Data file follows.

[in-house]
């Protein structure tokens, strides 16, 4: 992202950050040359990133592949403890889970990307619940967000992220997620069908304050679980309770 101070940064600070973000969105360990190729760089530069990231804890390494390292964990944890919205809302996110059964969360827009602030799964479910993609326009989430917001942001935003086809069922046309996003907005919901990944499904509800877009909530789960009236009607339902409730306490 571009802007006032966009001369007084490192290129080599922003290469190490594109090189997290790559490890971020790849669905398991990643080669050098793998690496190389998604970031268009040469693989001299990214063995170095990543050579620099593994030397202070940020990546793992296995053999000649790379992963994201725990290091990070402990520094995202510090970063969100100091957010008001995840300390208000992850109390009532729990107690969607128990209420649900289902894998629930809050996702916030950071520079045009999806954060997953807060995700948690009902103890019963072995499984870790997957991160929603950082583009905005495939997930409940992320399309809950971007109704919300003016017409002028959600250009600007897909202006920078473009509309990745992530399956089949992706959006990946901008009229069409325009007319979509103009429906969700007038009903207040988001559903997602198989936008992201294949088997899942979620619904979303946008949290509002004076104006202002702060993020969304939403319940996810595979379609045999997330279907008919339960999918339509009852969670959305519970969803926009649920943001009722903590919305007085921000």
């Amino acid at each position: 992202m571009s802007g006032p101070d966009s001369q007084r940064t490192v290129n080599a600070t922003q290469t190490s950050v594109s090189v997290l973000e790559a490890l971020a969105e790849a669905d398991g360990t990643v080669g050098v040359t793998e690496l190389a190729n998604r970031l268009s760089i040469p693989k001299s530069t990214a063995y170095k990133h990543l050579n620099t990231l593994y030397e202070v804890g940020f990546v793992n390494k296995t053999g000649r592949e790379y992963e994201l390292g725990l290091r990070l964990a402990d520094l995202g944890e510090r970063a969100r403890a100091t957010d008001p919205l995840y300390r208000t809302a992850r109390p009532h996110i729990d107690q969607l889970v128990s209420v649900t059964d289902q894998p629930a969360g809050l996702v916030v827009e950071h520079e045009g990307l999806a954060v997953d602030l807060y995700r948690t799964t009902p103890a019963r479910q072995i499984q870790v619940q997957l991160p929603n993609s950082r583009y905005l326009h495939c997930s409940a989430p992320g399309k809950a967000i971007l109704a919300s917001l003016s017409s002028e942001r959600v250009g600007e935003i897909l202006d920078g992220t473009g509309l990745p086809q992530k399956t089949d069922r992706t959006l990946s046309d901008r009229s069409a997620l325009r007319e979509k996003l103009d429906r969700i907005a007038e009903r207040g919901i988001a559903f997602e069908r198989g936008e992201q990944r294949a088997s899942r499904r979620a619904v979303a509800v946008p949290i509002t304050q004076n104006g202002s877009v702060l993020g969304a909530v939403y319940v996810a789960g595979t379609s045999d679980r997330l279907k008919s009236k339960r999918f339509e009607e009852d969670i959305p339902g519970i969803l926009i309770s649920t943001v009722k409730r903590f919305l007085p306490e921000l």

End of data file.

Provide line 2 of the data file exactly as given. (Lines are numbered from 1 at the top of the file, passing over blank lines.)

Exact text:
């Protein structure tokens, strides 16, 4: 992202950050040359990133592949403890889970990307619940967000992220997620069908304050679980309770 101070940064600070973000969105360990190729760089530069990231804890390494390292964990944890919205809302996110059964969360827009602030799964479910993609326009989430917001942001935003086809069922046309996003907005919901990944499904509800877009909530789960009236009607339902409730306490 571009802007006032966009001369007084490192290129080599922003290469190490594109090189997290790559490890971020790849669905398991990643080669050098793998690496190389998604970031268009040469693989001299990214063995170095990543050579620099593994030397202070940020990546793992296995053999000649790379992963994201725990290091990070402990520094995202510090970063969100100091957010008001995840300390208000992850109390009532729990107690969607128990209420649900289902894998629930809050996702916030950071520079045009999806954060997953807060995700948690009902103890019963072995499984870790997957991160929603950082583009905005495939997930409940992320399309809950971007109704919300003016017409002028959600250009600007897909202006920078473009509309990745992530399956089949992706959006990946901008009229069409325009007319979509103009429906969700007038009903207040988001559903997602198989936008992201294949088997899942979620619904979303946008949290509002004076104006202002702060993020969304939403319940996810595979379609045999997330279907008919339960999918339509009852969670959305519970969803926009649920943001009722903590919305007085921000």